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Councilman-elect Al Austin
He becomes the third Black City Councilman in history of the city where he will represent the 8th district, the most diverse district in the city.
Newly elected Long Beach city councilman, Al Austin said he will "work hard" for his constituents once he officially takes office July 17. Austin beat his opponent, Lillian Kawasaki by a little over 400 votes in city's recent election. Now, for his 8th district, he is focused on tackling public safety, education and developing a stronger sense of involvement among residents.
"I'm looking forward to representing my community for the next four years for sure," he told the Sentinel in a recent interview.
"I plan to use the neighborhood council model [that seems] to work well in Los Angeles. It's a great tool to get people involved in their communities."
Austin's district includes the historically prestigious Bixby Knolls neighborhood as well as Los Cerritos and North Long Beach. A racially mixed group of Whites, Asians, Latinos and African Americans live there. But, said Austin, for all of the residents there are not enough resources right now to maintain adequate public safety.
"The primary role of local government is to protect its residents and property," Austin explained.
" Right now, our community faces the lowest public safety staffing levels in a decade, and property crime and robberies are on the rise. For that reason, I support the immediate funding of a police academy and support the current lateral fire academy..."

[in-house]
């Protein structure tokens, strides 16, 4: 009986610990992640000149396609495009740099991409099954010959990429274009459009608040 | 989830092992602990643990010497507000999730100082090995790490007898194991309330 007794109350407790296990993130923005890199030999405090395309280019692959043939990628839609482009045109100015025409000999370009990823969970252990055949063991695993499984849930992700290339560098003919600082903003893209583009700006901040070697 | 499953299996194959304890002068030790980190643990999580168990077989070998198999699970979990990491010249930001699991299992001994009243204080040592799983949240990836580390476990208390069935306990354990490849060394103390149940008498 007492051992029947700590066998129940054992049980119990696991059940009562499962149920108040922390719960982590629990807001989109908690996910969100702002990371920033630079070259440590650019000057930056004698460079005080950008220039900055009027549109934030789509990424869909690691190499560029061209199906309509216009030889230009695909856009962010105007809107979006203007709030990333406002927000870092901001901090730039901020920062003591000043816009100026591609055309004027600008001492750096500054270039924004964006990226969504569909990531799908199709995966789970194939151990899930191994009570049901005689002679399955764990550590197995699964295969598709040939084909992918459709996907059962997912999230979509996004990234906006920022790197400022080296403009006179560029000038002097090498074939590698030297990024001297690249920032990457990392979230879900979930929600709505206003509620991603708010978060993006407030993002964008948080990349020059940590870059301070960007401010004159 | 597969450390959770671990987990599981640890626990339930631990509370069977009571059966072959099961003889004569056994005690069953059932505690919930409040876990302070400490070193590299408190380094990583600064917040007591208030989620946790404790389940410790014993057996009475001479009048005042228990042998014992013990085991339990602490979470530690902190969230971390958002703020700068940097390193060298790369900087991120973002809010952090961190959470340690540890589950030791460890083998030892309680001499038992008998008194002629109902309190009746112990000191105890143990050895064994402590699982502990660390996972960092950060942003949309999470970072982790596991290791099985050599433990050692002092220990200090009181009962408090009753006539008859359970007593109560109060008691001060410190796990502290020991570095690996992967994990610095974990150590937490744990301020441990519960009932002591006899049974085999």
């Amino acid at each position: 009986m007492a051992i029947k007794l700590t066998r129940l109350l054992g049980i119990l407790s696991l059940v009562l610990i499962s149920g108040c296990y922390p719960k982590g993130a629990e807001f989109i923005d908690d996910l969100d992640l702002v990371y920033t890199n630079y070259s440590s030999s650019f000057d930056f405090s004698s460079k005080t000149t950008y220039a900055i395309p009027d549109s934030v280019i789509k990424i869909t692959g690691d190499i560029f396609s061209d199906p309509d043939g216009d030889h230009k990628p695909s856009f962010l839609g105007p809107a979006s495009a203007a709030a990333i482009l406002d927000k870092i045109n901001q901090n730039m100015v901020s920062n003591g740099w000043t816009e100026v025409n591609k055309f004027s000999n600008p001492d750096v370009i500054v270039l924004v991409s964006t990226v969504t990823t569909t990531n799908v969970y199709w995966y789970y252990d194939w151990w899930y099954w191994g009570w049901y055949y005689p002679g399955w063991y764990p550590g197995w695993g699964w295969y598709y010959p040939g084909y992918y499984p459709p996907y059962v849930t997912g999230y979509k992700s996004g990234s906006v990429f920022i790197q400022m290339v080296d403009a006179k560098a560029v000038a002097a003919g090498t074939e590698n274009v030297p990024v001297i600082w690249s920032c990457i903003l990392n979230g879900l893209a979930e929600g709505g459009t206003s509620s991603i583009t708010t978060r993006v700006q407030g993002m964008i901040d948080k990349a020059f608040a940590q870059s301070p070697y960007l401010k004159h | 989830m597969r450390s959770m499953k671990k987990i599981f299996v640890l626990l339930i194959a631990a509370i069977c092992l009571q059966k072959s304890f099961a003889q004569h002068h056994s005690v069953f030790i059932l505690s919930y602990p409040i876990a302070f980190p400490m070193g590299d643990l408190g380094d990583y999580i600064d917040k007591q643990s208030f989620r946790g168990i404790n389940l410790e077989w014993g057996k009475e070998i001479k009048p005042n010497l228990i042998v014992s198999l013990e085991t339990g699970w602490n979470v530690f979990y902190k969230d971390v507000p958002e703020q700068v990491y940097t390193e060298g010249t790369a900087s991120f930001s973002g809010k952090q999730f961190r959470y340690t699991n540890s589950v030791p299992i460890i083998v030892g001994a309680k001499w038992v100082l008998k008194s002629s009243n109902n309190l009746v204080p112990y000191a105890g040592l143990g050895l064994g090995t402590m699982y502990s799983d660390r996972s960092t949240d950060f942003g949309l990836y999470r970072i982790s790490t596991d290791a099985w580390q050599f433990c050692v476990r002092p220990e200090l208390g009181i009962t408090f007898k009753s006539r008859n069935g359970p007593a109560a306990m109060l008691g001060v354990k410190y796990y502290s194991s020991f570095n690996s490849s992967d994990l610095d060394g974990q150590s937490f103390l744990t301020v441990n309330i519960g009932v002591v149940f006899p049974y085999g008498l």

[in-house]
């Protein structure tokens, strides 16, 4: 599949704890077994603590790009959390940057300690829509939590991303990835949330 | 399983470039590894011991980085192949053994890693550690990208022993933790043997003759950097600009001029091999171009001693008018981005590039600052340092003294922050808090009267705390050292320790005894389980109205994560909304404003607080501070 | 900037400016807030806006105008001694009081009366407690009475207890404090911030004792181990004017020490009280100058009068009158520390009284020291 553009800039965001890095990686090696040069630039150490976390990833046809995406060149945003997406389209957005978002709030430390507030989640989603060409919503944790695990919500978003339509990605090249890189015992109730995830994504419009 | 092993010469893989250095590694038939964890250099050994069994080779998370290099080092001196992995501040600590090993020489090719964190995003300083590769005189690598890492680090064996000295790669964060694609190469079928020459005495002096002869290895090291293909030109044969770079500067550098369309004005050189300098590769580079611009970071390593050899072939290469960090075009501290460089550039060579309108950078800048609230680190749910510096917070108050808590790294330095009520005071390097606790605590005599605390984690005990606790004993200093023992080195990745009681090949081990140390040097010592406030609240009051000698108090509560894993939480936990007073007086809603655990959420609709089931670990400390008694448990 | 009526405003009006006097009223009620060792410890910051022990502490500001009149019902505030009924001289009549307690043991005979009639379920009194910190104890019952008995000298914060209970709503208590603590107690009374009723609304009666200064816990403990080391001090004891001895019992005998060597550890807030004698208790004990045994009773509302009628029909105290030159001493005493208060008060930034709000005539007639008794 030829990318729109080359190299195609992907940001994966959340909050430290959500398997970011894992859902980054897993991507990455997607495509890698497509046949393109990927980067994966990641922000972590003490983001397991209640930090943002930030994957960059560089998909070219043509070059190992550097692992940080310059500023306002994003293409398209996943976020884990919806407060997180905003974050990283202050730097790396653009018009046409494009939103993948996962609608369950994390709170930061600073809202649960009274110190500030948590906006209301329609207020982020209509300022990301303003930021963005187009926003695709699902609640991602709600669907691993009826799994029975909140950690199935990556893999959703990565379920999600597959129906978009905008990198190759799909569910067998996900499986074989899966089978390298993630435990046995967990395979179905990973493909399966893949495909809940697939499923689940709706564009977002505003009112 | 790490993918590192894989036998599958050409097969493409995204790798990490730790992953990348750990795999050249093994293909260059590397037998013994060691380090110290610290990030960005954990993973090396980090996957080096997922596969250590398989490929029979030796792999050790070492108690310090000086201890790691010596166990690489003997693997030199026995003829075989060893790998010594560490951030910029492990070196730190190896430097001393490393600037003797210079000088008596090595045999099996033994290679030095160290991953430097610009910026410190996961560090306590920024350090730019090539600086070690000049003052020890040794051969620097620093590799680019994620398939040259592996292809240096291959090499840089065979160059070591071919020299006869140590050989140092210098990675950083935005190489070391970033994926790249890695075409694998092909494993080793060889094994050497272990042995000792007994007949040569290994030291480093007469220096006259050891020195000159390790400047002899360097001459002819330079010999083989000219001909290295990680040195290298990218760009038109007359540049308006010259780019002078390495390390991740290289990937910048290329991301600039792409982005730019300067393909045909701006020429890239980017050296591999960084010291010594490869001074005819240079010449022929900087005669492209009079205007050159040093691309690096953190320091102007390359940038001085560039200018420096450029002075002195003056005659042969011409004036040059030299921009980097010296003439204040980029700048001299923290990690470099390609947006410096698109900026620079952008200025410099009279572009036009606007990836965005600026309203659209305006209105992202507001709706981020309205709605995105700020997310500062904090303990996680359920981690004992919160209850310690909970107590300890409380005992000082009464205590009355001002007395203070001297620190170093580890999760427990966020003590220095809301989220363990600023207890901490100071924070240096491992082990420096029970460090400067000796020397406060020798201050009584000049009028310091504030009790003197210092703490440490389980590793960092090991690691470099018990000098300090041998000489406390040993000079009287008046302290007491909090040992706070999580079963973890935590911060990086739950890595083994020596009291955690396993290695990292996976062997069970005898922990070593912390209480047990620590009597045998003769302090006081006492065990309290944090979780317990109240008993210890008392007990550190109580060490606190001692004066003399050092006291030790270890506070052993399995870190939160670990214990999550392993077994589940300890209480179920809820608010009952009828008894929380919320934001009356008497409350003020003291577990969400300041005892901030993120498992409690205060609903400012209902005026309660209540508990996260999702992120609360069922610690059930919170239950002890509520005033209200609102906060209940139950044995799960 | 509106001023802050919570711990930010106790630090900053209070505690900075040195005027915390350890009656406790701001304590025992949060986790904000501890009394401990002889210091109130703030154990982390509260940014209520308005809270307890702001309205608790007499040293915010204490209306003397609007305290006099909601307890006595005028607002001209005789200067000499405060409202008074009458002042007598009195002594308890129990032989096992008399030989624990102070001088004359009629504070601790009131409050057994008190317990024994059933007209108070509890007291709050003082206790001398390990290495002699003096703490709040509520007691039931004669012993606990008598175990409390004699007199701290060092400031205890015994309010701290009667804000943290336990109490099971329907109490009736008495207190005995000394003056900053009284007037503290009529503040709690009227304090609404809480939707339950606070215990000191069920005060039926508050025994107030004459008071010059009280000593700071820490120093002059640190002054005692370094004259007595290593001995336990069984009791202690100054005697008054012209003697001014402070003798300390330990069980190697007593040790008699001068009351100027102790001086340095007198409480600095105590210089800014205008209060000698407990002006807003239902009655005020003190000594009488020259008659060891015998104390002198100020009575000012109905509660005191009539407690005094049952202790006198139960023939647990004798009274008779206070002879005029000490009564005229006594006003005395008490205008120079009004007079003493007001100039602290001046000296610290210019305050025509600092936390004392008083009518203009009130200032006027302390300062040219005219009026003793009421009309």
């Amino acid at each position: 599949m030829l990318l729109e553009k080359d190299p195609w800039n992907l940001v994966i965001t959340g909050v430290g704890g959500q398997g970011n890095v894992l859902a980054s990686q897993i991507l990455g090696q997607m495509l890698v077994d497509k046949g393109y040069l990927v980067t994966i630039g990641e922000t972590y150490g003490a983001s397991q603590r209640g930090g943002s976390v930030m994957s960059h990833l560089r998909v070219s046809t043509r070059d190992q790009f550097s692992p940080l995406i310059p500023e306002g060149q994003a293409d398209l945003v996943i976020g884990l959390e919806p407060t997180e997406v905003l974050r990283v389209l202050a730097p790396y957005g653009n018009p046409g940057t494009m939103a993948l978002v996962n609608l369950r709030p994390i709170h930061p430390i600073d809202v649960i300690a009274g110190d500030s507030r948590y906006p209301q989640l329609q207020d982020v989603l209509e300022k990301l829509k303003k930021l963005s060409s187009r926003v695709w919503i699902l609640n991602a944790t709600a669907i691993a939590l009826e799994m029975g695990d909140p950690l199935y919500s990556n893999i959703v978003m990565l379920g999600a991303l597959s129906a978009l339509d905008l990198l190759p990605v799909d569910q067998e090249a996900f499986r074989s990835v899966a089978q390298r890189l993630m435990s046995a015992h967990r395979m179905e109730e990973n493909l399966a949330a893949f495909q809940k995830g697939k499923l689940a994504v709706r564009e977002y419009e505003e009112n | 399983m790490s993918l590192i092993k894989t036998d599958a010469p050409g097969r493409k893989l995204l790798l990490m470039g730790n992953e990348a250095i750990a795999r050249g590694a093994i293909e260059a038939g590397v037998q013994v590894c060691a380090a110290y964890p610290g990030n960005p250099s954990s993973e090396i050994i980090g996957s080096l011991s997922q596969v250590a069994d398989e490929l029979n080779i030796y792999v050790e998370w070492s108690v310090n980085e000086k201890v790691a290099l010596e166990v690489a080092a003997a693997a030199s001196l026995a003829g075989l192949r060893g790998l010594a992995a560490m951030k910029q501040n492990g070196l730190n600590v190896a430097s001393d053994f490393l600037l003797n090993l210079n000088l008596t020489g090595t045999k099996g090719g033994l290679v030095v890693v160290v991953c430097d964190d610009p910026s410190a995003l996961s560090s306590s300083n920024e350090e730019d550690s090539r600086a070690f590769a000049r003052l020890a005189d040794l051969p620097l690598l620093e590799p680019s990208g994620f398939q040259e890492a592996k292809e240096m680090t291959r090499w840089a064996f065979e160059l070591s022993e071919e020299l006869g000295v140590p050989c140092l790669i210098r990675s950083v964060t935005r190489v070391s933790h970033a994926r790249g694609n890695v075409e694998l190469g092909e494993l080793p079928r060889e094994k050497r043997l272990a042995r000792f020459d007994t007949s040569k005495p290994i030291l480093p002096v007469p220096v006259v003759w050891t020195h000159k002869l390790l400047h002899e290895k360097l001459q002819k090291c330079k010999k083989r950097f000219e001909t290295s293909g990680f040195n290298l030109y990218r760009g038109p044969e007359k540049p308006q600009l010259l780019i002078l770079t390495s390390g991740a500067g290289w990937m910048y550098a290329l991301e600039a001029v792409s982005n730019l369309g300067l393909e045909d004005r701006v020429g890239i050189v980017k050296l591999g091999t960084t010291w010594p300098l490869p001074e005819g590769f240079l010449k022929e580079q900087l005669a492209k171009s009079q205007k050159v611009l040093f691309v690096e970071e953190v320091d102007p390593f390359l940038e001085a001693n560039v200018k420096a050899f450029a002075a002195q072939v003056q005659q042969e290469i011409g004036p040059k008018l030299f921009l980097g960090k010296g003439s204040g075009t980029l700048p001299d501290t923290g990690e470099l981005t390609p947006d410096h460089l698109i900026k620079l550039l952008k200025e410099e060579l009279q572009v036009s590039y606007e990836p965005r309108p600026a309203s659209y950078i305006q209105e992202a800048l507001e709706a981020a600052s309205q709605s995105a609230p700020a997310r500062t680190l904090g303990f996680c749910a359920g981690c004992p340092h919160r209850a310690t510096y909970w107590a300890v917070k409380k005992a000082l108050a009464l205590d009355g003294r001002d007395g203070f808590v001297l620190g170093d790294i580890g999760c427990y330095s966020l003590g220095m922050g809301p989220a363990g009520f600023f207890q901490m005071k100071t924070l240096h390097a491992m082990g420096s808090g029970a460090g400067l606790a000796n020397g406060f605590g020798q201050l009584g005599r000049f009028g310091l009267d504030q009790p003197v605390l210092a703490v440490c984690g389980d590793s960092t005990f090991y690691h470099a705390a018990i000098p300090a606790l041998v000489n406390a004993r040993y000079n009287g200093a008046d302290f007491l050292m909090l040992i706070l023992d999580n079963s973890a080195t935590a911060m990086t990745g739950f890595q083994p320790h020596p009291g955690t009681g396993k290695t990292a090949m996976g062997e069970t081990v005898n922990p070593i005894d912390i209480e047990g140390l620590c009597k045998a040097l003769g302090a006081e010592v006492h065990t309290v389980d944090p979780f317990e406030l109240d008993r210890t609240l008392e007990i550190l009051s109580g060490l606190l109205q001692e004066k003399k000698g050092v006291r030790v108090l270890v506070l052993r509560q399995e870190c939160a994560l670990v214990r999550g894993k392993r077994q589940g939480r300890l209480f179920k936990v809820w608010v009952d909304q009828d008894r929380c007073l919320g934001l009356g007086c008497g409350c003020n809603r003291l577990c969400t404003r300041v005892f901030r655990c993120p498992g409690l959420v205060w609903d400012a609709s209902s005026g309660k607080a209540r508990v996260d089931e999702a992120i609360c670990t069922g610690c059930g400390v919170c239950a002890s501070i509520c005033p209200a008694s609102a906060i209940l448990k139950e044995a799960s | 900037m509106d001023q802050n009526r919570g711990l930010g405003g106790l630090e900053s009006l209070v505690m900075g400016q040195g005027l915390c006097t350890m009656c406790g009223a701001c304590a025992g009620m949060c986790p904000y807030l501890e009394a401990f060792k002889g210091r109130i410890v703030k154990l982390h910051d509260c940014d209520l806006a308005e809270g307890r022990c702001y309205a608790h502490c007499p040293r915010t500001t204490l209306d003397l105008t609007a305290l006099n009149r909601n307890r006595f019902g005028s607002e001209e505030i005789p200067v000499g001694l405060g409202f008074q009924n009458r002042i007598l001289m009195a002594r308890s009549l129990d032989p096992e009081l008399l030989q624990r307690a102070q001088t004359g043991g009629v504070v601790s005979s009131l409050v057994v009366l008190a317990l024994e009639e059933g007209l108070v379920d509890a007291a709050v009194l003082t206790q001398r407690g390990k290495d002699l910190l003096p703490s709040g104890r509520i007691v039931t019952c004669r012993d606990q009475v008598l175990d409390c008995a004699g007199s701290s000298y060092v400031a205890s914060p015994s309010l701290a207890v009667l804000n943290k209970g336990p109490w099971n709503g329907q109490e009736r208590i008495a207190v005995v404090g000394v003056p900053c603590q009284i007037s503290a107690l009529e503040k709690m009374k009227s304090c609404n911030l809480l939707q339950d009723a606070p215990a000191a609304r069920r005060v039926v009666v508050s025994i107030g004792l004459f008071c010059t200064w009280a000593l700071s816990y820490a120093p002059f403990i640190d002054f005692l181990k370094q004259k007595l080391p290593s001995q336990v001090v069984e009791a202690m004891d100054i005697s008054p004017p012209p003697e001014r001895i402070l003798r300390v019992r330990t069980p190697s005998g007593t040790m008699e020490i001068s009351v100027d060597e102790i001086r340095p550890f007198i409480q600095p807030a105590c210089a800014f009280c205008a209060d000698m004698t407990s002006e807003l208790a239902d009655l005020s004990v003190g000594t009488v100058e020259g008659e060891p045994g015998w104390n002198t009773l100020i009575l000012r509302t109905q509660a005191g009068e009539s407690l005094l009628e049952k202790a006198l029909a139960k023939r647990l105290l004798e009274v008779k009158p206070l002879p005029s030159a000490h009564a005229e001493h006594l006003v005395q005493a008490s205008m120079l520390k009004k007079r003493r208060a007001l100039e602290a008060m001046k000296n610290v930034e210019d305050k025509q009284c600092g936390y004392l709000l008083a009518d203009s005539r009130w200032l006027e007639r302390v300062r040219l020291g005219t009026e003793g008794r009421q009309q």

His critics had warned voters before the April election, that in order to accomplish that goal, Austin is considering raising taxes.
But, he told the Press Telegram after his victory, "Obviously, our message resonated with the 8th District ... I think the voters made a strong statement."
Austin will be only the third African American to serve on Long Beach's city council since it's inception in 1908. His political career began as an aide to Senator Kevin Murray. However, he said, his passion for politics began long before then.
"Ever since I was a little kid, I had a burning desire to be involved in politics," recalled Austin.
" My family back in Detroit was very involved in politics. My uncle (Richard A Austin) was a statewide elected official in Michigan. I was exposed to politics at a very young age. I got a chance to sit in rooms and listen to strategy discussions with my grandfather and other family members. I developed an interest from there..."
Richard Austin had been his first mentor, giving him a steady stream of advice while he was growing up. His other mentors, he said, include [L.A. County Supervisor] Mark Ridley Thomas and Murray. He is bringing their wisdom and advice to the 8th district.
"I feel like I can make a difference," he said.
Besides public safety improvements, he also wants to make a difference in the local economy and the area's schools.
"The Eighth District is home to many successful small businesses in Long Beach," Austin said.
"As councilmember, I will partner with them to promote our corridors and create local jobs for our residents. I will also work to provide business owners with the resources they need to be successful. This means exploring new ideas and resources, including: New Market Tax Credits, Community Development Corporations, and/or Enterprise Zones..."
Austin said he hopes to forge a stronger relationship with the school district, working together with them to get more resources for after school, tutoring and mentoring programs.